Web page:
Prosecutors Desk 1-20-13

A few weeks ago, county law enforcement was called to a residence in the county where they found a man deceased. He was found without clothes and had obviously suffered a significant loss of blood from a head wound. It appeared that someone had tried to clean up the scene.

Law enforcement talked with the wife of the deceased. She said she knew he had been injured but she did not know how. She was unsure of when the injury had occurred, but believed it had been about two days ago. She said she had tried to clean up the blood, and had washed the clothes that he had been wearing. She seemed to have a good memory of events distant in time, but was not very clear about when things more recent in time had happened.

The scene was protected and investigated in detail to try and gather all the information possible and to preserve evidence of what had happened as the investigation continued into this gentleman’s death.

Further talk with the wife of the deceased and the neighbors gleaned information that revealed there was not any hostility between the two people, but they had both been slowly losing mental ability.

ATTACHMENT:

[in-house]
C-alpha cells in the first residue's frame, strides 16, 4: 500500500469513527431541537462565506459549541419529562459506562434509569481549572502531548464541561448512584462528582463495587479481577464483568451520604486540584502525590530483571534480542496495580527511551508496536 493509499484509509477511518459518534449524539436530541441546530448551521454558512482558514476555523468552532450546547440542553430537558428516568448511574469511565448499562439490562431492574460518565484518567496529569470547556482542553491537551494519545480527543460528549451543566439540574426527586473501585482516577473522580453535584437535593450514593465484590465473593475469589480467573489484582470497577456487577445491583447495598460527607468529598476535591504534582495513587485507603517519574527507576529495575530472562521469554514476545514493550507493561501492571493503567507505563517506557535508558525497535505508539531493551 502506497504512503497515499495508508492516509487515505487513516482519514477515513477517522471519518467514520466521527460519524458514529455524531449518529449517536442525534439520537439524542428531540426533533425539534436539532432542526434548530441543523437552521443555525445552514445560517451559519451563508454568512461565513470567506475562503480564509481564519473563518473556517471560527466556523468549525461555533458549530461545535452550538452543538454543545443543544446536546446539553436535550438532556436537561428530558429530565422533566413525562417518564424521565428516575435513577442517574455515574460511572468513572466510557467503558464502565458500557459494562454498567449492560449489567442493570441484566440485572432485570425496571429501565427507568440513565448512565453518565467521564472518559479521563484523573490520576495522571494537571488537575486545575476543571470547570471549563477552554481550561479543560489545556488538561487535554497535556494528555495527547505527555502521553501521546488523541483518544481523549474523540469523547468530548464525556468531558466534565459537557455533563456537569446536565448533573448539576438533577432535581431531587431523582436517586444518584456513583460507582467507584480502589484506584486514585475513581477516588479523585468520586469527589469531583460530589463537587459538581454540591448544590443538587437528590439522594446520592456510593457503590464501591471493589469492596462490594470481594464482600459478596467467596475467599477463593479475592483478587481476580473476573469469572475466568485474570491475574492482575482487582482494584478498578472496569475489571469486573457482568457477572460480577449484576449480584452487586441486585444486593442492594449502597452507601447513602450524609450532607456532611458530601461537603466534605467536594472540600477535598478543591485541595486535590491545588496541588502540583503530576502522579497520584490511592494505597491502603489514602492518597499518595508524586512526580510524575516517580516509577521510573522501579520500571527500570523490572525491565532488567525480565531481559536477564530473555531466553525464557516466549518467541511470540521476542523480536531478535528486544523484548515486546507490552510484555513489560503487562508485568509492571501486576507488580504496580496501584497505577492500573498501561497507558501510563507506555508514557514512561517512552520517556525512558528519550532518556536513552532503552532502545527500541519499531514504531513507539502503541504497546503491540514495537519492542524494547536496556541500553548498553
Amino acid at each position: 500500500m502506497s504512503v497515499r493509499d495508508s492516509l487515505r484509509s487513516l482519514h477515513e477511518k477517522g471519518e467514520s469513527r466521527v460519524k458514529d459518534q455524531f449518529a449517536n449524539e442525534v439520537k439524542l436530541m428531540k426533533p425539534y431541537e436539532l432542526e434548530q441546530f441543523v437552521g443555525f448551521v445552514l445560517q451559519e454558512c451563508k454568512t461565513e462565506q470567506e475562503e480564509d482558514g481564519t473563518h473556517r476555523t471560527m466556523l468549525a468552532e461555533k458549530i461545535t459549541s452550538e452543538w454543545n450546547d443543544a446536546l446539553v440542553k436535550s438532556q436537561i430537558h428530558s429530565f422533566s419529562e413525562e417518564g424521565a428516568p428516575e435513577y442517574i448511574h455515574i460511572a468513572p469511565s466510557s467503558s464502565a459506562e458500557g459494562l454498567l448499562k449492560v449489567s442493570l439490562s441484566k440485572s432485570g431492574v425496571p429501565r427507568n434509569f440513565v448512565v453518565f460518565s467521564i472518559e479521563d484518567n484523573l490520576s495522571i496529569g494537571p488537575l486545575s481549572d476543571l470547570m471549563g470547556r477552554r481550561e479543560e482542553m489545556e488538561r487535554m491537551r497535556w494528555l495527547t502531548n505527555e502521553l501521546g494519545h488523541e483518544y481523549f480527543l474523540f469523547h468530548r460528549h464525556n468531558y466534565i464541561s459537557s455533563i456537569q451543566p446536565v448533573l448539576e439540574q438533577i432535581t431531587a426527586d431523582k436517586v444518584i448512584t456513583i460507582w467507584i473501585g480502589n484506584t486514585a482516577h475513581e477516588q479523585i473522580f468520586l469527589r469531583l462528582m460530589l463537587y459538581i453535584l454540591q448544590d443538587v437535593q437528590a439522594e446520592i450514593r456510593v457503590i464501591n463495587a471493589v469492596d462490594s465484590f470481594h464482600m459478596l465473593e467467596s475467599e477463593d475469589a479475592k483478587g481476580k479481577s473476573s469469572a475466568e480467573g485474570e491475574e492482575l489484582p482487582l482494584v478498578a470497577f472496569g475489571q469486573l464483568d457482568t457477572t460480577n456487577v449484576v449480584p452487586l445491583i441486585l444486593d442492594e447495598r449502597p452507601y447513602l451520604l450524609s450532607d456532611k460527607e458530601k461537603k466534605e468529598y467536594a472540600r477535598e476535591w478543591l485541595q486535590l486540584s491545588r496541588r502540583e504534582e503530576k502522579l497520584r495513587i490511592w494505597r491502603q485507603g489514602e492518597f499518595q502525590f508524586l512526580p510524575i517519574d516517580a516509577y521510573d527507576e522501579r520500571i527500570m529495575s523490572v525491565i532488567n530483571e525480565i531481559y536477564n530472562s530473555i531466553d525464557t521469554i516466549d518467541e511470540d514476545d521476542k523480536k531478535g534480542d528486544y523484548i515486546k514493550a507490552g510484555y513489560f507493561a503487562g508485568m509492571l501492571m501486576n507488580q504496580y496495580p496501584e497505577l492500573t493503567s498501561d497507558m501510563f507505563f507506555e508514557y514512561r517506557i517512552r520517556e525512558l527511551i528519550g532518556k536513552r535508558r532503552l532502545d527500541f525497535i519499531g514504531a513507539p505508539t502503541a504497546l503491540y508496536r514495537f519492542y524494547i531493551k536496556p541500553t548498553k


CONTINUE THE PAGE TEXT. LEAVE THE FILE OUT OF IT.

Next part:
The Spokane Medical Examiners office performed an autopsy and noted a large cut on the back of the man’s head and a few other scrapes and bruises. The final report is not available yet with a determination of all the facts involved, but it was clear to the medical examiner that the death was not a homicide.

At the end of the day, what initially appeared to be a homicide was not a homicide. These two elderly persons were declining and probably getting along ok till he got hurt. The woman did not realize the seriousness of the injury and the blood loss and did not summon help. What could have been easily treated at an emergency room or clinic turned into a needless death.

It is a good thing for people to live in their home as long as they are able, but in this case two persons were caring for each other and were not able to handle a problem in the right way.

If you have elderly neighbors or family, please be alert to their situation and keep in touch with them. We need to look out for each other; particularly we need to look out for our vulnerable seniors just as we do our children.

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